Phone Wars: iOS vs. Android
Smartphones have essentially become personal computers in our pockets, and choosing your device has become an important decision with many factors to weigh in. Many smartphone operating systems have come and gone (looking at you Blackberry OS and Windows Phone), but now that the dust has settled, two reign supreme in the smartphone industry – Apple’s iOS and Google’s Android. Let’s break the two down and see which one best suits your needs.
What good is a phone if it can’t keep up your usage demand throughout your day-to-day activities? An important aspect that drives performance is a little thing called random access memory, or RAM. When it comes to flagship phones, Android devices typically come with at least 4GB of RAM maxing out at 8GB, which is quite a bit for a smartphone. iOS devices typically come with less RAM, with the iPhone XS and XS Max clocking in at 4GB. Despite having less RAM, iOS is known for being much better when it comes to app optimization, allowing for many apps to be opened at once.
iOS and Android both have millions of apps to choose from, though each has their own characteristics. The Google Play Store has a little less than 1.5 million apps than Apple’s App Store, but where it lacks in content, it makes up for it with its open-source nature. The Google Play Store has much less restriction when it comes to available content, unlike the App Store, which maintains a strict hold on what is available on its platform. However, iOS has a leg up when it comes to quality, with top-tier developers creating apps for the App Store on a regular basis.
iOS is pretty much a brick wall when it comes to allowing users to customize it to their liking. The home screen has essentially remained the same, save for some design tweaks. Users are left with being able to customize their wallpaper and some widgets in the control center, but that’s about it. Android, on the other hand, is the king of customization. Google has always allowed users to have deep customization ability, with a high degree of freedom baked into the operating system from the get-go.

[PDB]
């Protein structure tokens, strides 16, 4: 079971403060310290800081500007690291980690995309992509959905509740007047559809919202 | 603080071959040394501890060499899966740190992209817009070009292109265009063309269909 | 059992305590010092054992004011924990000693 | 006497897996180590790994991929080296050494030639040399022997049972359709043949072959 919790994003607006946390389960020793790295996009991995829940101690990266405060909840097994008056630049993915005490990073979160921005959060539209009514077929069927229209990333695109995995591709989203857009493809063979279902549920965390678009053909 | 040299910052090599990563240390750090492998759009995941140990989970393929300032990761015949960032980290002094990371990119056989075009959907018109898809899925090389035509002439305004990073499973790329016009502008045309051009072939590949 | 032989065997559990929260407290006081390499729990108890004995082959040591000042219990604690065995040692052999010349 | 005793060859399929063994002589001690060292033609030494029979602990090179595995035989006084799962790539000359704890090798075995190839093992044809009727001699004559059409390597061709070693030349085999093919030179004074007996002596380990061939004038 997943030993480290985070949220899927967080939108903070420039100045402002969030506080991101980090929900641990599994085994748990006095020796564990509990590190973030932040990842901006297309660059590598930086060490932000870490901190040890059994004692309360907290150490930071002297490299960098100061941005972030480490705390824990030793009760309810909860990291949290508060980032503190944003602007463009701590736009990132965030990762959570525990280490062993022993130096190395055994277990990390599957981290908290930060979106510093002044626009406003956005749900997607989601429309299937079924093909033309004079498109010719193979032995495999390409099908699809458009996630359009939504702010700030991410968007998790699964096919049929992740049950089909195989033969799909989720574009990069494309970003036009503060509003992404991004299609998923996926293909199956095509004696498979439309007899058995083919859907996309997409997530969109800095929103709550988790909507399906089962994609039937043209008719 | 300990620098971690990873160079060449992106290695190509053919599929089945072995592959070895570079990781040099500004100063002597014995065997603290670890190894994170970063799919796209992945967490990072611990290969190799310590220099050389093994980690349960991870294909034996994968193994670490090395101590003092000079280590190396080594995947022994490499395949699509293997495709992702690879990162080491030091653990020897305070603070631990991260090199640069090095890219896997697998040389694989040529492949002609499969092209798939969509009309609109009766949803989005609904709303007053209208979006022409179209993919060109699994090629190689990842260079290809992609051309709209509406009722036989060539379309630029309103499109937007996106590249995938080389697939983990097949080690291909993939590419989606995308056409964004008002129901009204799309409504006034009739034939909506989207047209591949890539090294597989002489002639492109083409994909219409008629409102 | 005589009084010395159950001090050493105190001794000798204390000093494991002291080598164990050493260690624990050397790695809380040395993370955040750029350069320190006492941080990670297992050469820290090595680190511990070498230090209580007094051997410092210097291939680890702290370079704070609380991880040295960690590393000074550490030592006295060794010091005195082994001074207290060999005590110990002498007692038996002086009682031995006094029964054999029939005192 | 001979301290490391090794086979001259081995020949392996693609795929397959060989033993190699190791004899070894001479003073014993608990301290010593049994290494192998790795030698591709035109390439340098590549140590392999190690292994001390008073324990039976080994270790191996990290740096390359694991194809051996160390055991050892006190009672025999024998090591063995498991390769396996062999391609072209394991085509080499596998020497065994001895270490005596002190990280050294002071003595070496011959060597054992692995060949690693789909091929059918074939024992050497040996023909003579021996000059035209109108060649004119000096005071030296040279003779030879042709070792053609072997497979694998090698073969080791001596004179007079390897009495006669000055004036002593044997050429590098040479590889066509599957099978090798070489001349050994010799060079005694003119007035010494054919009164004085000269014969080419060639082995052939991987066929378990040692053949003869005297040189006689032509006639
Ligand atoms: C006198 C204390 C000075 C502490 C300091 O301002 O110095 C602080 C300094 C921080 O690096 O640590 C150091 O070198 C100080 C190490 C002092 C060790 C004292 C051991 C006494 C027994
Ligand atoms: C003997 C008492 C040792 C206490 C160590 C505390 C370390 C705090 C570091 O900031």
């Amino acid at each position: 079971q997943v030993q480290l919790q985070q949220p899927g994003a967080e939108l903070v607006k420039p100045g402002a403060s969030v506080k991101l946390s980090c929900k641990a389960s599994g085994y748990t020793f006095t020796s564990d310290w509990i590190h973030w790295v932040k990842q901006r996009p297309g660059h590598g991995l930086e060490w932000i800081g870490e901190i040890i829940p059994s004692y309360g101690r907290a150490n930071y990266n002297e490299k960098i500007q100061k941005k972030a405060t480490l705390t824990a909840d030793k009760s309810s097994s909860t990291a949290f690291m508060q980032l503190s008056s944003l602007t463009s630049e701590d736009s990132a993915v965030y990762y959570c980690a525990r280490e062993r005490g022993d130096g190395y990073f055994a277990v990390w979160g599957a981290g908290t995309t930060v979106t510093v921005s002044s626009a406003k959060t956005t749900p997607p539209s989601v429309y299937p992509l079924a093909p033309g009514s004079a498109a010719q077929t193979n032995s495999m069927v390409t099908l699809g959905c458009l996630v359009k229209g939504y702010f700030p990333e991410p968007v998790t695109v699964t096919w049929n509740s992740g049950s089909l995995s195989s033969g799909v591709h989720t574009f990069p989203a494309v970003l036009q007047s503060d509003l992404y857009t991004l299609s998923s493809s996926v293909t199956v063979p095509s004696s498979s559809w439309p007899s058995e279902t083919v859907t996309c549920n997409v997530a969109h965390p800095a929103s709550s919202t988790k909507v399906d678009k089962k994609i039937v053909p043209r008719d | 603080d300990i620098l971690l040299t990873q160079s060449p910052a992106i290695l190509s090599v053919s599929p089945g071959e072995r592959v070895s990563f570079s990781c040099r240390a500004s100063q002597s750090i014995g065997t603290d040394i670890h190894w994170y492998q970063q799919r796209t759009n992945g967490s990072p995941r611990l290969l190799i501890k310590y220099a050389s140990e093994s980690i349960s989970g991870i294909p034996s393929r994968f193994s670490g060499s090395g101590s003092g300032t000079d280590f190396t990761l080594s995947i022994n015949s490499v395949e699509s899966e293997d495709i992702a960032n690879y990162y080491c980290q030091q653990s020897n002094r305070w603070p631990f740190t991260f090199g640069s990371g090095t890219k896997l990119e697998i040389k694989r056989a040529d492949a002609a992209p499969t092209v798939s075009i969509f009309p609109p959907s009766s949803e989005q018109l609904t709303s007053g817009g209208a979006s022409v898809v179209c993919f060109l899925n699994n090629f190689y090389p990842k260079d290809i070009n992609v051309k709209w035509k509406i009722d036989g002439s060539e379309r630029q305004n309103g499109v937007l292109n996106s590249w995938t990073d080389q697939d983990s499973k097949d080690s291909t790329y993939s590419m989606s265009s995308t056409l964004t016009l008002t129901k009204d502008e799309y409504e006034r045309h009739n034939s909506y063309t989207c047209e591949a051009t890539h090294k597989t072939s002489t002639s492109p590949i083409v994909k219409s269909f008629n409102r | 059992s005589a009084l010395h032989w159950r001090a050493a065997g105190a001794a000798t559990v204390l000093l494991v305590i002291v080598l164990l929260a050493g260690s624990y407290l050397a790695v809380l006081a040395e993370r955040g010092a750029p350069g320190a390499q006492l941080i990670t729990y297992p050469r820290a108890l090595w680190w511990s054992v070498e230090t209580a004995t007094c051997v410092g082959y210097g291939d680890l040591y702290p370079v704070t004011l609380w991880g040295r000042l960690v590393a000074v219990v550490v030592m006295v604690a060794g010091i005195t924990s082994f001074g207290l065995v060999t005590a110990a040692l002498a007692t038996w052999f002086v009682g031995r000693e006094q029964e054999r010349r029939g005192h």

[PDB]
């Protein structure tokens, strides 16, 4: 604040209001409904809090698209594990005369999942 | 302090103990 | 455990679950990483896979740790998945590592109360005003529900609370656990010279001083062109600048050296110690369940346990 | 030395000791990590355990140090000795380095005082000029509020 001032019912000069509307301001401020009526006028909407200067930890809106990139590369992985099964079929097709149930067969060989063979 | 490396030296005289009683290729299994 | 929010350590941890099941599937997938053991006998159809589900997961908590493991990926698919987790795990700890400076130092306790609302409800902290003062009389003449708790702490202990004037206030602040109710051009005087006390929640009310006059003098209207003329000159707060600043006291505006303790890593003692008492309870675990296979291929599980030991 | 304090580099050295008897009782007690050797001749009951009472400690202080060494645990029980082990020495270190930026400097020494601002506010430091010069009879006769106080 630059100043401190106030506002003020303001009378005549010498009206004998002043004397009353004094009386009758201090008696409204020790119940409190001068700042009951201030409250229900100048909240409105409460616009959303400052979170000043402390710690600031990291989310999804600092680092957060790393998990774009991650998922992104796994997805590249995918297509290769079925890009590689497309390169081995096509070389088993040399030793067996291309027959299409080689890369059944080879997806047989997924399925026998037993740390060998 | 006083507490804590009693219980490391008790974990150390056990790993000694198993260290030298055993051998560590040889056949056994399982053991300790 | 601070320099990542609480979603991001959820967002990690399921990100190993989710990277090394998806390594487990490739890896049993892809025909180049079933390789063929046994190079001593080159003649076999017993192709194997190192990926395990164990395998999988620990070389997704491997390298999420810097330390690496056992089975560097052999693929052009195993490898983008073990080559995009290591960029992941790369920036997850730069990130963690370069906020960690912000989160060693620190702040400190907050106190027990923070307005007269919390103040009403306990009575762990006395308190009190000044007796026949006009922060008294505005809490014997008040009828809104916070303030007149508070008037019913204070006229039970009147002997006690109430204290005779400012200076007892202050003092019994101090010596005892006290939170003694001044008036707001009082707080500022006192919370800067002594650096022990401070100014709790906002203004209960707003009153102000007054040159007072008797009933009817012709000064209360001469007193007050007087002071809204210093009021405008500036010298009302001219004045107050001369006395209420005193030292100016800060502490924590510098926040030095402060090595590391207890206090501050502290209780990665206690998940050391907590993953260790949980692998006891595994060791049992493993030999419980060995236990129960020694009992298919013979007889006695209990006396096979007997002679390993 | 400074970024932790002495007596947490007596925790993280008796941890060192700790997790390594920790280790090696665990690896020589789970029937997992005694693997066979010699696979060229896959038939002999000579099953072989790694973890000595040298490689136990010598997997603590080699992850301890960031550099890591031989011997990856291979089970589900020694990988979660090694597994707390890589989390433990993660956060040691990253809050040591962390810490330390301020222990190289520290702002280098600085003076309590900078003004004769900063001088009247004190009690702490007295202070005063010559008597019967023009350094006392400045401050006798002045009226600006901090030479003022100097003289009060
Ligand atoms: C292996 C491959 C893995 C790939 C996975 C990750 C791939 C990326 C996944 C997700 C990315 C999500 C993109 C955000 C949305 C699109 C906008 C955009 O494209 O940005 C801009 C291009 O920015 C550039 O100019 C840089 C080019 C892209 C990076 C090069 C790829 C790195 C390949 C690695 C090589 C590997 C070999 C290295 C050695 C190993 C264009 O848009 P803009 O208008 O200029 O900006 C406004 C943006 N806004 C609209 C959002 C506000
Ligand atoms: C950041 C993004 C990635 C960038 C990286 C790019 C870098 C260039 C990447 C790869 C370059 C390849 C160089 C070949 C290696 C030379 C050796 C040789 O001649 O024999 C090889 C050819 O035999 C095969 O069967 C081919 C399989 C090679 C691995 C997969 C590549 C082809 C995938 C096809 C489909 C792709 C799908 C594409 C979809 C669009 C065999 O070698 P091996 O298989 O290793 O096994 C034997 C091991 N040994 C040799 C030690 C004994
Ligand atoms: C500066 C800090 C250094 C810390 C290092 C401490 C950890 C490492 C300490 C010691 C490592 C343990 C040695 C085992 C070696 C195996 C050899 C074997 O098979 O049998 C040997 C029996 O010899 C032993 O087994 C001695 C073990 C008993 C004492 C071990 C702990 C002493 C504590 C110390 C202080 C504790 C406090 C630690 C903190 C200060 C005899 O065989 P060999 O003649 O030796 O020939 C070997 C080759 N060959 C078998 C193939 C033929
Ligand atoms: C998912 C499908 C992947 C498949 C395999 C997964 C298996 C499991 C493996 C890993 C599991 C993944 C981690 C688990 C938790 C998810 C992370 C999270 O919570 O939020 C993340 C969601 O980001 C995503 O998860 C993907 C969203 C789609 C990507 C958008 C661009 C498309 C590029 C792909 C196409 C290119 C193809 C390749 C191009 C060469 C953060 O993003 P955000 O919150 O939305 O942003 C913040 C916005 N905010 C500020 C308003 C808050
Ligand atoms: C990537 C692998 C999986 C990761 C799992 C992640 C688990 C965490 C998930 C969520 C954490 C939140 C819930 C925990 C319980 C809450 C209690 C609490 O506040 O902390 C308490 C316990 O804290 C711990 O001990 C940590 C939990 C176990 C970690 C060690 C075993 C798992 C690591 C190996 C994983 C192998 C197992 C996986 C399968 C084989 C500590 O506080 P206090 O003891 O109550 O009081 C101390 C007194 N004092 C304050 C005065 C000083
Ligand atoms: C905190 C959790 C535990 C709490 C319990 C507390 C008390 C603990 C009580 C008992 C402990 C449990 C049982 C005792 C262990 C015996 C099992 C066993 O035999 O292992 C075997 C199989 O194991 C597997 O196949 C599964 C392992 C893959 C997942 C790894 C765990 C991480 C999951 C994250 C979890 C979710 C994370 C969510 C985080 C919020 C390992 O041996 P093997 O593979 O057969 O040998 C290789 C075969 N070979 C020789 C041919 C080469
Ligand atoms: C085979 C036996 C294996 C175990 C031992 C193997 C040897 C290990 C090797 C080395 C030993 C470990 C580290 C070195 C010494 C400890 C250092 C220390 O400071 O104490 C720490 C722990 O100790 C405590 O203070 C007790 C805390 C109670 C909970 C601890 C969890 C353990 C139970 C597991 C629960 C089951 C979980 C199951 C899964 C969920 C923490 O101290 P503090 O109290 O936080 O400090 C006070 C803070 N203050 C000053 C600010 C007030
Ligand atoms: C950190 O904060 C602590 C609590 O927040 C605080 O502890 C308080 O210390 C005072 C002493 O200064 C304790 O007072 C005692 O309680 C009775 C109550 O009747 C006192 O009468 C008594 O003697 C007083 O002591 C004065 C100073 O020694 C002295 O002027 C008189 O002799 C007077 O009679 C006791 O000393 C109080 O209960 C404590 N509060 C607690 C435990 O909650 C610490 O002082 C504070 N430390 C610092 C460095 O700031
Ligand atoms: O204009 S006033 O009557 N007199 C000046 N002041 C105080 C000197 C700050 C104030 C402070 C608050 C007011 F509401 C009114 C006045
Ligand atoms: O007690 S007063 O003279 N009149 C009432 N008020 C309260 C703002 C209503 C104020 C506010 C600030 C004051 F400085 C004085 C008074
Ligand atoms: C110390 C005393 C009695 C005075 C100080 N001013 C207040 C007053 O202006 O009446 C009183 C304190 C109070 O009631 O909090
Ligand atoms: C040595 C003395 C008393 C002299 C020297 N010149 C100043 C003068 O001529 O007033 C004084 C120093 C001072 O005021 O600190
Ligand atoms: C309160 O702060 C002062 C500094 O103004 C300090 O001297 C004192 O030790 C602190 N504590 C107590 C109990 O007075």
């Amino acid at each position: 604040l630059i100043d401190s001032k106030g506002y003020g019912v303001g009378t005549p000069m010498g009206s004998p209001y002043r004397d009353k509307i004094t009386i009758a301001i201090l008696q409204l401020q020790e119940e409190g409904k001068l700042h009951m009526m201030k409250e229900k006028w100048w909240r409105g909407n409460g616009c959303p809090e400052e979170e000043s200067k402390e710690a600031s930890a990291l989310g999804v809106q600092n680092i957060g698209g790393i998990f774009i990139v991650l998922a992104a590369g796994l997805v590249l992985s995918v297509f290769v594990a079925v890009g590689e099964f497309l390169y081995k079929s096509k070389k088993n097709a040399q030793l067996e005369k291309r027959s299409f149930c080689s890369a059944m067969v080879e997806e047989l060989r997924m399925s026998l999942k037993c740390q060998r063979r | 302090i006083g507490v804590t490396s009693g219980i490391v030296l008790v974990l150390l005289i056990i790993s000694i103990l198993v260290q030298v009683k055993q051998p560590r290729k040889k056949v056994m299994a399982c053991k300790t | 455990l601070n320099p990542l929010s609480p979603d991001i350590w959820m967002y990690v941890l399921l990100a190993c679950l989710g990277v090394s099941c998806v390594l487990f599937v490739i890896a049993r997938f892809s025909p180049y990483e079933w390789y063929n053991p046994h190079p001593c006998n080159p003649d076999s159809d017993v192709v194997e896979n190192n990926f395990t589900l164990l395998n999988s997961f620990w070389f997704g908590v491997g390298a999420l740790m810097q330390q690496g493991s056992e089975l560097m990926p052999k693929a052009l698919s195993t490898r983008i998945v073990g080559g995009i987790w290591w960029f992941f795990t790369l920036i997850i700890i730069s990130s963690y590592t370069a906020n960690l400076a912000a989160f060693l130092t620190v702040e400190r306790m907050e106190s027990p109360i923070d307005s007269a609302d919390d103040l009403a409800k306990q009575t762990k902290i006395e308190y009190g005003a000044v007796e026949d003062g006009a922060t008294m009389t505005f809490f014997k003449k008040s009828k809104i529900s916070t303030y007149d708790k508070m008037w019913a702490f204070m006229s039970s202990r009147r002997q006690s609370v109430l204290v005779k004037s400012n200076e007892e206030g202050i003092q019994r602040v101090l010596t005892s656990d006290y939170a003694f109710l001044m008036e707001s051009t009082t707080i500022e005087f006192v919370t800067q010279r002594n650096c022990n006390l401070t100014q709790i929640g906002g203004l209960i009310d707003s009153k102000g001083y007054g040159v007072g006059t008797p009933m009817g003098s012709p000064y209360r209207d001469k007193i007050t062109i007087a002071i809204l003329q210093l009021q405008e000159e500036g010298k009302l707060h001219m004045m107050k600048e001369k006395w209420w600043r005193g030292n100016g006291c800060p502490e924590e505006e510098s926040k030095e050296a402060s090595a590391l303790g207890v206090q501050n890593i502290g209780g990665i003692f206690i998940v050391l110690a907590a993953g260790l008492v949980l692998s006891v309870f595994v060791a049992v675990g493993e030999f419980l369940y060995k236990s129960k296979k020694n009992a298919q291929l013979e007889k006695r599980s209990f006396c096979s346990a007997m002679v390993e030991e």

After Apple CEO Tim Cook got up on stage to announce the new iPhone XS and XS Max, Apple fans held their breaths eagerly waiting how much these shiny new devices would cost. After hearing the top-of-the-line model would cost nearly $1500, people let out a collective “yeah right” all over social media. Yes, there are cheaper iOS models for all sorts of budgets, Android flagships are priced at much more reasonable rates when compared to the $1500 Max.
Android has a much greater range of cheap and affordable phones, but iPhones have a much better value in the long run. iPhones have shown to run well even 3-4 four years after being released. Thanks to a steady stream of iOS updates that optimize performance, it makes your iPhone purchase, albeit expensive, a much better value in the long run. Plus, there is a burgeoning aftermarket for iPhones if you wish to upgrade to a new model. Overall, iOS ages much better over a prolonged period of time
While iOS take the win in the overall, both operating systems are exceptional and have defining characteristics for all smartphone owners. If you’re looking for optimal customizability and open-source freedom while still maintaining decent affordability, Android should be your go-to. When it comes to the best performance and overall value, iOS is the way to go.